Meeting in special session, the Connecticut House of Representatives yesterday voted on an eclectic range of bills, with the most controversial centering on police reform and voting changes. Protesters outside the Capitol included unionized nursing home workers and teachers; police; self-designated representatives of Black Lives Matter; and the ACLU. The session began with Representatives testing technology and working out technical bugs. Most representatives connected to session electronically from their ...
Town of Fairfield receives “cease and desist” order from U.S. Securities and Exchange Commission
The Securities and Exchange Commission censured the town of Fairfield last month for failing to file timely financial reports and disclose that information in their bond offering documents.
Fairfield agreed with the SEC to “cease and desist” from future violations after the town failed to disclose that it was late in filing its financial reports when announcing a bond offering in 2011.
The SEC’s announcement was part of a press release issued on August 24 to announce agreements with 71 municipal bond issuers across the country.
Fairfield told investors that it had only been late on its 2009 and 2010 reports. According to the SEC, “this was materially misleading because Respondent filed its fiscal 2006, 2007, and 2008 audited financial statements by 1,384, 1,017, and 652 days late, respectively.”
The SEC goes on to say that the Town of Fairfield “knew or should have known that this statement was untrue.”
Robert Mayer, Chief Financial Officer for the town of Fairfield, says that it was actually the underwriters and the town of Fairfield, itself, that reported the late filings to the SEC in 2012 and again in 2014.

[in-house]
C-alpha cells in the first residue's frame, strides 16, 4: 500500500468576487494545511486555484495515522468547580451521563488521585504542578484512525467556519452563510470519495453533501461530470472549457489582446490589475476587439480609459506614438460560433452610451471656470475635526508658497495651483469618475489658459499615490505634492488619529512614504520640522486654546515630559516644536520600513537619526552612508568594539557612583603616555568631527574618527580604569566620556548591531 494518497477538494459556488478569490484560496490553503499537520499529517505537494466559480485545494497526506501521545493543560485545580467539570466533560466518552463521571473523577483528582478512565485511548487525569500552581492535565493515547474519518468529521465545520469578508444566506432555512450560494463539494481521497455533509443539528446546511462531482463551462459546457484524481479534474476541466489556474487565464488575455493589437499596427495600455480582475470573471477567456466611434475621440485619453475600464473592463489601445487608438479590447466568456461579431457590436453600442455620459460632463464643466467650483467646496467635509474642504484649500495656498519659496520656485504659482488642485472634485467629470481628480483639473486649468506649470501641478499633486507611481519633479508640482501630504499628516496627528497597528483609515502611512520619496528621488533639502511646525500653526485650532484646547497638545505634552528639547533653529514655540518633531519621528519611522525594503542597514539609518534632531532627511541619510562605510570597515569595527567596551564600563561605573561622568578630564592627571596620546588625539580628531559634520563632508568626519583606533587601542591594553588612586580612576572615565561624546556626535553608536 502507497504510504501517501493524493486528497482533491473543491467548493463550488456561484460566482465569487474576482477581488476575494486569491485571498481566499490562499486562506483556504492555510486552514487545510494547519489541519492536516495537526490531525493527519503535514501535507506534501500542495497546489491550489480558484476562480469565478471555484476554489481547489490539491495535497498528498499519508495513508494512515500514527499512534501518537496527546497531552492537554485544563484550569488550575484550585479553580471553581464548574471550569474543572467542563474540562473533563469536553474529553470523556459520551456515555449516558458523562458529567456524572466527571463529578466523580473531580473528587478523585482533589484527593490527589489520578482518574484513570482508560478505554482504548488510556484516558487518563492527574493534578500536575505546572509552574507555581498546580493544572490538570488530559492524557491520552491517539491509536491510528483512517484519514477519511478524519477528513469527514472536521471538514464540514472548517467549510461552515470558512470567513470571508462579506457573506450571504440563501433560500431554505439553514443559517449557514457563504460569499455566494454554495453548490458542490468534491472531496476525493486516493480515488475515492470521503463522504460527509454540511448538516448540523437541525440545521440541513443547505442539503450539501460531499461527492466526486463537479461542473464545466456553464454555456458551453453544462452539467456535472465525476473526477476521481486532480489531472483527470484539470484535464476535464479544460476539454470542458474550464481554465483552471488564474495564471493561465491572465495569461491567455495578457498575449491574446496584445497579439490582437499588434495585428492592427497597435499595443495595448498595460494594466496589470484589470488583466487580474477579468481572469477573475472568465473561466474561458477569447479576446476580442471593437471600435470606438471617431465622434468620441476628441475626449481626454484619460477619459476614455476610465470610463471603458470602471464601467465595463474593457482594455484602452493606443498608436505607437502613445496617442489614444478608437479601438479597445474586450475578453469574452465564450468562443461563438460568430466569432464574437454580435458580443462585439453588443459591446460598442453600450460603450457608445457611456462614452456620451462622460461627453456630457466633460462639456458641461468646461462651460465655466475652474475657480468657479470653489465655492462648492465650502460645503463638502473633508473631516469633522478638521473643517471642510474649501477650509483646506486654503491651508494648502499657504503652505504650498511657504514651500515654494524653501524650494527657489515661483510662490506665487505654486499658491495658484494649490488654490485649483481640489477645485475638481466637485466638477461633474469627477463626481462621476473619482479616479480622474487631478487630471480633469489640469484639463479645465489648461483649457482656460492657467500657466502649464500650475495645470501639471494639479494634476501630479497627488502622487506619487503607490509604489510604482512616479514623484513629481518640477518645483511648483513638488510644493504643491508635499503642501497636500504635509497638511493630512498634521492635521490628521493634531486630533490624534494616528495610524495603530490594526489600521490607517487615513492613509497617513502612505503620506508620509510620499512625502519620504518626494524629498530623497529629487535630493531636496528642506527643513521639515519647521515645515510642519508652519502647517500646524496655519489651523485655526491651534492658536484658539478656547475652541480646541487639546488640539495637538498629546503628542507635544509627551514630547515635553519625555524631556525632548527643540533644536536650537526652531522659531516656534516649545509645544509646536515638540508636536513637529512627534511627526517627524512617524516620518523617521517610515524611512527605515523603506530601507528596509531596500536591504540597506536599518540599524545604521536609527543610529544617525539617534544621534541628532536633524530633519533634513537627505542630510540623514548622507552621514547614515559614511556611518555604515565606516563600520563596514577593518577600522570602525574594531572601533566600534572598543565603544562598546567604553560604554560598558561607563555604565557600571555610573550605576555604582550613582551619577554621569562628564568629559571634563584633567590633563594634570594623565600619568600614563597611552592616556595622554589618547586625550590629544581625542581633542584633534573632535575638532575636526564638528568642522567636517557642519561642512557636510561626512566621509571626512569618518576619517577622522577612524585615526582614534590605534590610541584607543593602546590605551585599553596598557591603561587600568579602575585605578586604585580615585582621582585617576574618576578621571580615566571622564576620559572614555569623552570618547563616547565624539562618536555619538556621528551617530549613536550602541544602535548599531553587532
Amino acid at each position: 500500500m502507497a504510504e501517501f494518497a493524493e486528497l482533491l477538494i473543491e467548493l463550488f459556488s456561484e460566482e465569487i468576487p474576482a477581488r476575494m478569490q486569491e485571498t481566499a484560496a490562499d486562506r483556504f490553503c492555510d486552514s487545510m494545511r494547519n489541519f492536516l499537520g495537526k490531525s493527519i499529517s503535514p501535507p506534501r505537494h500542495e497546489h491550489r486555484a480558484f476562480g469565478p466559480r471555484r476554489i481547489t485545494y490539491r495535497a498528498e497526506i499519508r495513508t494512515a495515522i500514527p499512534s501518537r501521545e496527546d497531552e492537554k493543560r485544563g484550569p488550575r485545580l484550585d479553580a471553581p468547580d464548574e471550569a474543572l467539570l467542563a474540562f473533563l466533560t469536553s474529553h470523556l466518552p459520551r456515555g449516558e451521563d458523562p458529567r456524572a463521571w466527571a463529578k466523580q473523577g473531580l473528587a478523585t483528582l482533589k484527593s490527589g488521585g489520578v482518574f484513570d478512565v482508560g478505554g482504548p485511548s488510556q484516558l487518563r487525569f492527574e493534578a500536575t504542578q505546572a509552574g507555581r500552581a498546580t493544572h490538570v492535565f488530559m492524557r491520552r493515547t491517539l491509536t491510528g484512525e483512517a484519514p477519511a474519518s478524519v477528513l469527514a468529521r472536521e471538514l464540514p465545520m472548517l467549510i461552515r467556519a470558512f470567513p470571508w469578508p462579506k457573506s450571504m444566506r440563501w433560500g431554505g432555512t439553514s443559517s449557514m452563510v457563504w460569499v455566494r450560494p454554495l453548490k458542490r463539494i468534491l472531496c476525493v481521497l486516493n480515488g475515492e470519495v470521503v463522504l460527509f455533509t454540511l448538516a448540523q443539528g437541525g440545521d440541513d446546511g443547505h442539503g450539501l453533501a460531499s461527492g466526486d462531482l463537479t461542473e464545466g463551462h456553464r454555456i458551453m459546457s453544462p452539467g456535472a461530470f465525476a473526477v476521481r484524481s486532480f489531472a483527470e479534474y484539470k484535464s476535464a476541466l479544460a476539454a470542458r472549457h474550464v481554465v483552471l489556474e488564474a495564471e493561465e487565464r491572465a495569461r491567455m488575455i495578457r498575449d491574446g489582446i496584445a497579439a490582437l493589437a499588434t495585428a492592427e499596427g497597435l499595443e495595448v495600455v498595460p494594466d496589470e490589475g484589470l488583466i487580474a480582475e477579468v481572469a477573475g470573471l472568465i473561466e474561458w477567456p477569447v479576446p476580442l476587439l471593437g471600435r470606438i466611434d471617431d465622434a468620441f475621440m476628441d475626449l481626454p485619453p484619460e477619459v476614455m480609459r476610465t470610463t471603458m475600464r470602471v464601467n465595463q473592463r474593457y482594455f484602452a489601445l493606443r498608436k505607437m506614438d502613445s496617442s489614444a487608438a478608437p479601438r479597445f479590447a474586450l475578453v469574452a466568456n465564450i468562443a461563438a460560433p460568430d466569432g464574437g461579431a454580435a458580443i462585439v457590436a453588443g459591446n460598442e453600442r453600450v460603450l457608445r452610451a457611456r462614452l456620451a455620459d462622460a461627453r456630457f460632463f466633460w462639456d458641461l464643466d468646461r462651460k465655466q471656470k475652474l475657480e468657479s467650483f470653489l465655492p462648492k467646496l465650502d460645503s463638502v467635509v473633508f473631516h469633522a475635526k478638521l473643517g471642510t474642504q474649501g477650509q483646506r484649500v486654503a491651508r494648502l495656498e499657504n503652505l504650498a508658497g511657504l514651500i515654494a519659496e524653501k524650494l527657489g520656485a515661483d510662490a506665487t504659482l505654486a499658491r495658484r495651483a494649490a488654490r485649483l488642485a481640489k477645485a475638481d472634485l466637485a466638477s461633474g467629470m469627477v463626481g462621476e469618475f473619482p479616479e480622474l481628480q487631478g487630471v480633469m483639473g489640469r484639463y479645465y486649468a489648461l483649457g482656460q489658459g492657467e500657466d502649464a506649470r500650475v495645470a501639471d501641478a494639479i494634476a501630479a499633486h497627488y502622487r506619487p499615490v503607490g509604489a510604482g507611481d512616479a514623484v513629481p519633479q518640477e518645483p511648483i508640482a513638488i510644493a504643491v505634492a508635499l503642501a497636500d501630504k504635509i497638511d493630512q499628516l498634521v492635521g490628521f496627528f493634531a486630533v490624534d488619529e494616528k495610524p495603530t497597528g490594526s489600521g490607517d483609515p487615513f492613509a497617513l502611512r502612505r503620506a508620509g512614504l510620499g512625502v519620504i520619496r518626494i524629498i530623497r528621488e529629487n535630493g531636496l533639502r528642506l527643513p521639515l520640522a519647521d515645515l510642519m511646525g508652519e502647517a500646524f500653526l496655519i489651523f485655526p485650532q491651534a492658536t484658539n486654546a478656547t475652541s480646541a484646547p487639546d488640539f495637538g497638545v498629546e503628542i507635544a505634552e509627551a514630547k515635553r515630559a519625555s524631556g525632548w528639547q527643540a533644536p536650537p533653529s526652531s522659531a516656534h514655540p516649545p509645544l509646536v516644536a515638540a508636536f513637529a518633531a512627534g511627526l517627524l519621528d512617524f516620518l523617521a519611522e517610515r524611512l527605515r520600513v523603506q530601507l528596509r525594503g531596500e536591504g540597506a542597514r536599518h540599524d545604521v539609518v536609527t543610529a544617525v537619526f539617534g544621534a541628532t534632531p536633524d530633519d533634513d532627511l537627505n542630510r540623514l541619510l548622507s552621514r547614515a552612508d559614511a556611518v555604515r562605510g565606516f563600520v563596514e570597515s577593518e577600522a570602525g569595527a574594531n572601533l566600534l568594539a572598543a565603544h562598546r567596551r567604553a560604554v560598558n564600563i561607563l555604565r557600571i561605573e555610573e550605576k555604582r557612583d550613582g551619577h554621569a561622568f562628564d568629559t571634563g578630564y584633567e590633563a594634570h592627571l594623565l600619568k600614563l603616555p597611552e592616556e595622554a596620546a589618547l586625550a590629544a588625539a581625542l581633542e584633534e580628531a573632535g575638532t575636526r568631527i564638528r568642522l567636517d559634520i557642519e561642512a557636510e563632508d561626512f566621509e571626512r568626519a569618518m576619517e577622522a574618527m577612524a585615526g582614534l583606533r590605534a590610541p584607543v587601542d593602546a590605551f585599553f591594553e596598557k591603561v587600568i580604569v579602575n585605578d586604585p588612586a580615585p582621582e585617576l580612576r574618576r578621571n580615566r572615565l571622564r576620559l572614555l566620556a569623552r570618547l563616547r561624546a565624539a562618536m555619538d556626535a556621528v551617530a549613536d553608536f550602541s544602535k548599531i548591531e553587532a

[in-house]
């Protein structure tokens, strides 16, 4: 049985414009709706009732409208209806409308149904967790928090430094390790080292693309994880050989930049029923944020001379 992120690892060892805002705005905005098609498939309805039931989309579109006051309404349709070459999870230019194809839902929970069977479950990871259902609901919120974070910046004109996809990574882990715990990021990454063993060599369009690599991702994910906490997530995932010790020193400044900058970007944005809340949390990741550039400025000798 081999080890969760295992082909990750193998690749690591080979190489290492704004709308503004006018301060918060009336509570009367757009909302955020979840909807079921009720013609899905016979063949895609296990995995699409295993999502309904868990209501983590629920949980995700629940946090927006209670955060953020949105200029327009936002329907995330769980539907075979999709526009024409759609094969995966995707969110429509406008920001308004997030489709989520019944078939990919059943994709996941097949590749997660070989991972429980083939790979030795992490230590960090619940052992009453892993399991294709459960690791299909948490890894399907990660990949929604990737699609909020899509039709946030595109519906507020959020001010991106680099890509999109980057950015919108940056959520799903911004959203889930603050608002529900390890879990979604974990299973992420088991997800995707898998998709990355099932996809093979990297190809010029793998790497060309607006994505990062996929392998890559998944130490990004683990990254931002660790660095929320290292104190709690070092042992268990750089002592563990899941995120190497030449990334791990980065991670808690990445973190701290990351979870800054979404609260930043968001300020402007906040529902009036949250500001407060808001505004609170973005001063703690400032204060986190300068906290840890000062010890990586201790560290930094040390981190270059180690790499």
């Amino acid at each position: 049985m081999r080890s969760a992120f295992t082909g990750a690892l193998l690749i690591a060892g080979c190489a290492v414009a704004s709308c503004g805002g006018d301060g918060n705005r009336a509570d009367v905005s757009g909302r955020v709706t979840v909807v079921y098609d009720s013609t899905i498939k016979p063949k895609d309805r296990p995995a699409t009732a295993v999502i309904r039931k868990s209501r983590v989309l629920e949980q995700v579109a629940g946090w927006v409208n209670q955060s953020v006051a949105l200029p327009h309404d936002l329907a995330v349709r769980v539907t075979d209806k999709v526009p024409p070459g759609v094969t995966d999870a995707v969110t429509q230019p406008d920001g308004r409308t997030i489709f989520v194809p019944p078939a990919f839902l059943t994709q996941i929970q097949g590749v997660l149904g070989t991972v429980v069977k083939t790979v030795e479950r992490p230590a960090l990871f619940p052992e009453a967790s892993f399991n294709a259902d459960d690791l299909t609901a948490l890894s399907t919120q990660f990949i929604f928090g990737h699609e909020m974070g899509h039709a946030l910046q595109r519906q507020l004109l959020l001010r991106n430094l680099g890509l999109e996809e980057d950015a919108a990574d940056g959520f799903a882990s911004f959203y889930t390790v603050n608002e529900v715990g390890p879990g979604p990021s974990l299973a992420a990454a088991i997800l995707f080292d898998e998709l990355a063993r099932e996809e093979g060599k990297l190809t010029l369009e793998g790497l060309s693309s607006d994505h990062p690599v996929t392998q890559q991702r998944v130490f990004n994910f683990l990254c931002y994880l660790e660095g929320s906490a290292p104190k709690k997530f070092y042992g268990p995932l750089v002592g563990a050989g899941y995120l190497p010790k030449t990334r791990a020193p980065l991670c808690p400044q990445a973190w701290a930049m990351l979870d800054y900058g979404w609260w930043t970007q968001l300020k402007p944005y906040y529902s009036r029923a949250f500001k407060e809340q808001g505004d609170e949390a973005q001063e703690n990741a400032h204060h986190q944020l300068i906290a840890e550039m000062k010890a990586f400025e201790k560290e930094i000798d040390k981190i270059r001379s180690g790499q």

Prior to 2009, towns and municipalities had to send their financial disclosures via regular mail. The CFO at the time said that he had mailed them but they “didn’t get there,” according to Mayer.
Following 2009, the documents were filed electronically. Although the town was late on filings after 2009, they reported it and believed those were the only mistakes at the time.
Following the disclosure of the prior mistakes and subsequent investigation, the SEC issued its censure.
Towns and municipalities are legally required to disclose to potential bond-holders any issues or failure to submit financial information, which helps bond-buyers determine whether or not they want to invest.
As part of its agreement with the SEC, Fairfield will have 180 days to update their policies and procedures to prevent late filings in the future and must comply with any further investigation. Furthermore, Fairfield is required to disclose this cease and desist order in any future bond offerings.
Moody’s rating agency reiterated its triple-A rating of Fairfield in March of 2016, when the town issued a bond offering of $22.7 million.
Mayer described the censure as a “non-event” and said that it will have no effect on the town’s credit rating or bond offerings. “It took a lot of time to draft everything,” he said, “but other than that there was really zero effect.”
Fairfield currently has $165 million in bonded debt outstanding. Moody’s statement said the town’s credit rating could be affected by “adoption of a less conservative approach to budgeting and financial management.”
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